Obviously, as we left everybody after the last book – it seems awfully hard to picture returning to Hogwarts.  How do you go back to school when you know that people in rival houses want you dead?  Of course, Harry has had a staredown already with the Malfoys – but certainly Draco starts to obsess him, including a particularly dangerous mistake early on.  He seems to be going off the map frequently – what is he hiding and what is he up to?  Certainly his mother is very worried, as was shown in the first chapter.

But even with this over his head, he has to start working on his upper level classes.  This includes Potions class with the new instructor (no Snape?  Save that one), Professor Slugworth – who provides Harry with an old Potions book.  The text is heavily annotated by the Half Blood Prince, and somehow Harry becomes a potions genius just following these notes.  Curiously the margins also seem to contain some of the darkest magic he has had to work.  Slugworth is a former Slytherin head who seems like a very interested name dropper – Dumbledore brought him in for some specific information he has, but Harry has to figure out how to get it.

Dumbledore is also giving Harry special lessons, and in some ways this is the heart of the year at Hogwarts.  Dumbledore is not teaching Harry skills – but history, the history of Voldemort.  Harry, via the Pensieve, starts to see scenes from Tom Riddle’s childhood.  How did a half-Muggle become the ultimate booster of pureblood wizarding.  How did he get so cold, and what is the pull of Hogwarts?  He and Harry have a lot of parallel history – orphans discovering their powers by accident, displaying special skills that Hogwarts seemed to help really reveal.  But the key lessons start to relate to talismans which Voldemort found valuable, and one in particular which Dumbledore brings Harry along to check out.

And of course, there is the continuing mystery of the relationship between Harry and Snape, which is the real driving human conflict at this point (it has been building such).  Harry is continually convinced of Snape’s evil intention.  Clearly Snape is not at all sympathetic to Harry outwardly – and now as the Defense Against Dark Arts teacher, he is ever more so.  But he is an Order member, and there is a nagging feeling that there is more.  After all, he has been able to kill Harry for so long and has not done so.  Dumbledore still trusts him implicitly.  That said, in the spectacular conclusion to the book as Harry returns to Hogwarts and Dumbledore dies – some very serious questions come up on Snape.  Certainly the other Order members’ trust is strained, and Harry’s own negative suspicions have much more credence.  It is hard not to think that there is still more left.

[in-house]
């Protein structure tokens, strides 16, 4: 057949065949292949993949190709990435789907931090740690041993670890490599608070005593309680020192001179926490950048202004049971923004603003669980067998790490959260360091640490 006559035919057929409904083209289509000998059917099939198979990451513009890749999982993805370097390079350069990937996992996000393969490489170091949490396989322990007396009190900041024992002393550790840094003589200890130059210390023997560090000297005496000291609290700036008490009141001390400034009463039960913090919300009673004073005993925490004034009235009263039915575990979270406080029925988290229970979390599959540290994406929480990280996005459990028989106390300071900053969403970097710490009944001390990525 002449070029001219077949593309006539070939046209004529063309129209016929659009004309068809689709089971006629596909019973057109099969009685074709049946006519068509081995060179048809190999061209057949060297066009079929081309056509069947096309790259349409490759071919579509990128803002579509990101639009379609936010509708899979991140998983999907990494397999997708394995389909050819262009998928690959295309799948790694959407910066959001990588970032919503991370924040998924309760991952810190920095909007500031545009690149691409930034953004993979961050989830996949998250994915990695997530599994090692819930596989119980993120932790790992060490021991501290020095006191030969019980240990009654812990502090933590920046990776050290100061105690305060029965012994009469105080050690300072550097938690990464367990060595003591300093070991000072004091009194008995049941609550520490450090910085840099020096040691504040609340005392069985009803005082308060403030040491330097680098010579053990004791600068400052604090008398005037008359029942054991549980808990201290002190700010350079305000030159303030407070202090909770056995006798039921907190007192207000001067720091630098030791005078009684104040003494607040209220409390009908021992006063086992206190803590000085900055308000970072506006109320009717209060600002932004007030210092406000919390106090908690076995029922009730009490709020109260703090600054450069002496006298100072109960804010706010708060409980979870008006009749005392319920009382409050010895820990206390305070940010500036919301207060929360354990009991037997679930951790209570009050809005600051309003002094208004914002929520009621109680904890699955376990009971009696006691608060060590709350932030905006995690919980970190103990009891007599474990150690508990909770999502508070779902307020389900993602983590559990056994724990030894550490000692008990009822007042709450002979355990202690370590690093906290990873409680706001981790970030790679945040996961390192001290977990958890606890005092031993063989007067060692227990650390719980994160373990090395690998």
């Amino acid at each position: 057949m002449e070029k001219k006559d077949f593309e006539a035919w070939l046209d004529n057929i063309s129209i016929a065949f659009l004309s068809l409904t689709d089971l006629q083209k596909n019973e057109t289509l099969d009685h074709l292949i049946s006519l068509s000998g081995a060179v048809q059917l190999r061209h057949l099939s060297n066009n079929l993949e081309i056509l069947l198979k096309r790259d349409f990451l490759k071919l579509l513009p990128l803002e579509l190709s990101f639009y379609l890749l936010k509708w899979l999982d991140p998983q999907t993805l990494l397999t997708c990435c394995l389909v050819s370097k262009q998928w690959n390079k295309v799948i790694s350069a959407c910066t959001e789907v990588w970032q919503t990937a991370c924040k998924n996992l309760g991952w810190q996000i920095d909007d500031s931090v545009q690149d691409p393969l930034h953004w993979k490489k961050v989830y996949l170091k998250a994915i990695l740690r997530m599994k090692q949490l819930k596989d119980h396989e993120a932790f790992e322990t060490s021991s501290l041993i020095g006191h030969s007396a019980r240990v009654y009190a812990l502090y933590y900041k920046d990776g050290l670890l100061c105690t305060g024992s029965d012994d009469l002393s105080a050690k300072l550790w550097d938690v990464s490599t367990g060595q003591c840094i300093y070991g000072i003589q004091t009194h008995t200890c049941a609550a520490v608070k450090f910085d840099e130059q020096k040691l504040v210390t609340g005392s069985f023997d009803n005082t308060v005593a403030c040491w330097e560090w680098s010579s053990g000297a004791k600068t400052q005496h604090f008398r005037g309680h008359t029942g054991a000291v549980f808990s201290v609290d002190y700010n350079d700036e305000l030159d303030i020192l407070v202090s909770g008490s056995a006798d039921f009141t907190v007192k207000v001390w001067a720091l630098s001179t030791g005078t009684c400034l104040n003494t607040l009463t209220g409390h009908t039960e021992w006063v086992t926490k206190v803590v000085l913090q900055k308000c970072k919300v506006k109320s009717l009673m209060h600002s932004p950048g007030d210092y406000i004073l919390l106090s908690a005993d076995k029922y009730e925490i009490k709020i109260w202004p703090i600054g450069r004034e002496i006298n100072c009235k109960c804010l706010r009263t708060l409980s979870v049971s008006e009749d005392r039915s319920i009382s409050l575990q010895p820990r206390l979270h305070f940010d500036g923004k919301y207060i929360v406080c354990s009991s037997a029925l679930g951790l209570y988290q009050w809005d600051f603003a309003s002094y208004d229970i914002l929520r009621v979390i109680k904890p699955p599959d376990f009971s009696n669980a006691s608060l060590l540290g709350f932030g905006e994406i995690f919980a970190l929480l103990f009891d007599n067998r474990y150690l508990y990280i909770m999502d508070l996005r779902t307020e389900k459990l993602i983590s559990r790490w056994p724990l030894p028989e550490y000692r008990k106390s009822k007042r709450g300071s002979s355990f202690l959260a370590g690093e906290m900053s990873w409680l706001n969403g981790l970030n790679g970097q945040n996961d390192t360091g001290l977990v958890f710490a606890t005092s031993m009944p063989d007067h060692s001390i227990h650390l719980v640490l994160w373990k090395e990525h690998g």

This stuff is all very interesting of course, but it is just Dumbledore showing Harry about it.  It is a lot of inside baseball, and frankly only of interest if you have been intimately familiar with the series.  Yeah, new people are not going to pick up the series here, but it prevents the book from being a great self contained entertainment, which it really ought to be for its doorstop size.  The book is fine enough and moves the ball forward – and since I’ve read the seventh book, by no means can I say that you should stop the series here or anything.  But while I have a ton to say about the resolution of the series, we could have gotten to where we are now without so much bulk.